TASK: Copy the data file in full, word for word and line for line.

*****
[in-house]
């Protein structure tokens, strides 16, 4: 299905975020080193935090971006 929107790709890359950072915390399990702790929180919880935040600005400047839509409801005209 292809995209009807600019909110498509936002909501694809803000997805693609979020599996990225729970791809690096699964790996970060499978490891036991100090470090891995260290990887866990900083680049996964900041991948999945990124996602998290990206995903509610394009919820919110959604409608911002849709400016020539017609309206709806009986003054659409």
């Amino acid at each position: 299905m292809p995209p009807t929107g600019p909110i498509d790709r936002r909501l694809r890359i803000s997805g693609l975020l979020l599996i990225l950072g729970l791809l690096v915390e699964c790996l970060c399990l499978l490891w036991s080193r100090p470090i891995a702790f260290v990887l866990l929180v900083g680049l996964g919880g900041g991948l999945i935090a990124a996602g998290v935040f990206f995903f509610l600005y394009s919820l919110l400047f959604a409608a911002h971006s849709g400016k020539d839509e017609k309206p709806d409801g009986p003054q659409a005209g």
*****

[in-house]
């Protein structure tokens, strides 16, 4: 299905975020080193935090971006 929107790709890359950072915390399990702790929180919880935040600005400047839509409801005209 292809995209009807600019909110498509936002909501694809803000997805693609979020599996990225729970791809690096699964790996970060499978490891036991100090470090891995260290990887866990900083680049996964900041991948999945990124996602998290990206995903509610394009919820919110959604409608911002849709400016020539017609309206709806009986003054659409």
């Amino acid at each position: 299905m292809p995209p009807t929107g600019p909110i498509d790709r936002r909501l694809r890359i803000s997805g693609l975020l979020l599996i990225l950072g729970l791809l690096v915390e699964c790996l970060c399990l499978l490891w036991s080193r100090p470090i891995a702790f260290v990887l866990l929180v900083g680049l996964g919880g900041g991948l999945i935090a990124a996602g998290v935040f990206f995903f509610l600005y394009s919820l919110l400047f959604a409608a911002h971006s849709g400016k020539d839509e017609k309206p709806d409801g009986p003054q659409a005209g």